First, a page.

• 61-point autofocus
  • 170 raw shot burst
  • incredible lens selection
Brand Canon
Model 0931C002
Weight 7.2 pounds
Rating 4.8 / 5.0

Gaining An Edge In Video Quality

By now, the sight of a DSLR isn’t such a surprise, even at the most low-key family gatherings. They’ve become a lot more affordable at the every level, and, for the most part, they can provide the least talented or experienced photographer with images that far surpass the quality of smaller point-and-shoot cameras.

Video, however, is another animal. Those entry-level DSLRs all shoot video nowadays. Many of them even shoot at resolutions up to 4K. That doesn’t mean the quality’s any good. The sensors you’re liable to see on less expensive DSLRs are not only too small to get the job done, their signal to noise ratios are abysmal–at least by comparison to the cameras that made our cut.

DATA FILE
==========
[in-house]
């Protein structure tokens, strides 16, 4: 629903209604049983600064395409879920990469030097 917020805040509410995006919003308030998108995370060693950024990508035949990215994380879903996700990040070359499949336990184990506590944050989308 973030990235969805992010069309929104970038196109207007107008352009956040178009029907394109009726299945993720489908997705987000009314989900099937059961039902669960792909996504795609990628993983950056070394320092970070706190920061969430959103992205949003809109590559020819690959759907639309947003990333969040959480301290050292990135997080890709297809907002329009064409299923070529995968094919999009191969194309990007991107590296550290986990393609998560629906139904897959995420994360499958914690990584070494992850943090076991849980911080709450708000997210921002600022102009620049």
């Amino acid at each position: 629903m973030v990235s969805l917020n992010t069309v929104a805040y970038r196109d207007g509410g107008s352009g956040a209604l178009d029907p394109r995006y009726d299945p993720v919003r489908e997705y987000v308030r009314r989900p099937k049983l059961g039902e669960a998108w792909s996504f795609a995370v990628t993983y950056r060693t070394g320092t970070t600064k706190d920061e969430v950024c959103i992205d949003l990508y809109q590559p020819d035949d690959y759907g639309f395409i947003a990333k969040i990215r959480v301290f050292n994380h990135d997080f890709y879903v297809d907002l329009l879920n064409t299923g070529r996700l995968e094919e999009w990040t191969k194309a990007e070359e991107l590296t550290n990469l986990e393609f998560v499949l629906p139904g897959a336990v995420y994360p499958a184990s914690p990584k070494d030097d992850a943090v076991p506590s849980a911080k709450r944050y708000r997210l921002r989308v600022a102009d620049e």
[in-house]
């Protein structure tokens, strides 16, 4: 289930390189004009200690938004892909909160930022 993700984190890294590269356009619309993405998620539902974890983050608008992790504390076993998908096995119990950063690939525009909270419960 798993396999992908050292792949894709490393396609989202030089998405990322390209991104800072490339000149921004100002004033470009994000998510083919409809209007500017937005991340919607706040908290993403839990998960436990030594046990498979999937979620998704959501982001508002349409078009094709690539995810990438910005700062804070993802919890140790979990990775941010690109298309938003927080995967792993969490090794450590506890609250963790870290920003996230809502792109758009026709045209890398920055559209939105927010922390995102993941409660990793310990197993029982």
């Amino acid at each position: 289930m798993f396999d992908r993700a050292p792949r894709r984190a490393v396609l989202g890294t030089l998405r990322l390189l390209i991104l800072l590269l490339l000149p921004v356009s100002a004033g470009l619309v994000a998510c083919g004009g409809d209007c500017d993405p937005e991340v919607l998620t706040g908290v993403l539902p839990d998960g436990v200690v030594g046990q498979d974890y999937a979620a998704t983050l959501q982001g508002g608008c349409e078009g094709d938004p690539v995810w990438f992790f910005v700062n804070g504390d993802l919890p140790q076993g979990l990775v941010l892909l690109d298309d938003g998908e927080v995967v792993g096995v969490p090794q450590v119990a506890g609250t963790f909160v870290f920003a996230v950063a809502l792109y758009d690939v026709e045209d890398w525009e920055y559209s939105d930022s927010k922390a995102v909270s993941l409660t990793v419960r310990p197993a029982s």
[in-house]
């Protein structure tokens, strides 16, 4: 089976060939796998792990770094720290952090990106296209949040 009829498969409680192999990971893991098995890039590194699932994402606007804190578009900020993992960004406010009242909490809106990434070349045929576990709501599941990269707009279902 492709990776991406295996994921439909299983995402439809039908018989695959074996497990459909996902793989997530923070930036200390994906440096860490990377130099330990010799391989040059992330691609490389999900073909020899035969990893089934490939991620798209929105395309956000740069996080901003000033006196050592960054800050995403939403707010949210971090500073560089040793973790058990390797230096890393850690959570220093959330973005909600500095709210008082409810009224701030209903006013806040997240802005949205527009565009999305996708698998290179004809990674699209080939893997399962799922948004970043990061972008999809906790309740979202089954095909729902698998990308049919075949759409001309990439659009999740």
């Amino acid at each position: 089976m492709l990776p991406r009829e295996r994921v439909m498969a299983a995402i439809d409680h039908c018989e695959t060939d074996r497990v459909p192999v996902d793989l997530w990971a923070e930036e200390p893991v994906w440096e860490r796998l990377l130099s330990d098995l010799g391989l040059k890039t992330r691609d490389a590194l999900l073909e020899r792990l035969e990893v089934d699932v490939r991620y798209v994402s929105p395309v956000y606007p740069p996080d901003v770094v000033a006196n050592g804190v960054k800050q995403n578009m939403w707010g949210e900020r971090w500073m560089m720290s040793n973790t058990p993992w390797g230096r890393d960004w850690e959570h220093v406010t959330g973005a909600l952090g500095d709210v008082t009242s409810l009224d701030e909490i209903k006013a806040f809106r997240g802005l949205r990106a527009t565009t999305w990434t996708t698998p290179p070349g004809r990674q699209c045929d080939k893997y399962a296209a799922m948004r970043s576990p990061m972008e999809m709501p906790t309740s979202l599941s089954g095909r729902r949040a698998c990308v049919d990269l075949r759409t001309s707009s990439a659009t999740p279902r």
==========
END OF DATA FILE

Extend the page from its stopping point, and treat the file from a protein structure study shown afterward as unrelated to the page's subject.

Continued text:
You may notice that some of the DSLRs that are most popular for video don’t really earn the R in DSLR. That R stands for Reflex, and it refers the movement of an angled mirror that lives behind the lens.

In order for you to see through the viewfinder on a traditional DLSR (or SLR for you film shooters), light travels in through the lens, bounces off of that mirror and up through what’s called a pentaprism to reflect the image right-side up in your viewfinder. When you take a picture, that mirror jumps out of the way so that the sensor (or the film cell) can see the light.

Videos generally shoot at 24 frames per second. That would be a lot of movement in the mirror, which would create a ton of unnecessary vibration and very quickly wear out its mechanism. Instead, a DSLR’s mirror stays completely out of the way, and the camera’s sensor is out in the open, absorbing light and giving you a real-time digital image on your back display.

Unfortunately, that means that the mirror is stuck in the up position, so it can’t send light through your viewfinder. On a sunny day, this makes it very difficult to shoot, given all the glare that interferes with those back screens.

The cameras that do away with the R completely do so by doing away with the mirror. These are often referred to as mirrorless cameras or DSLMs. A lot of people just call them mirrorless DSLRs, and we’ll go along with that for simplicity’s sake.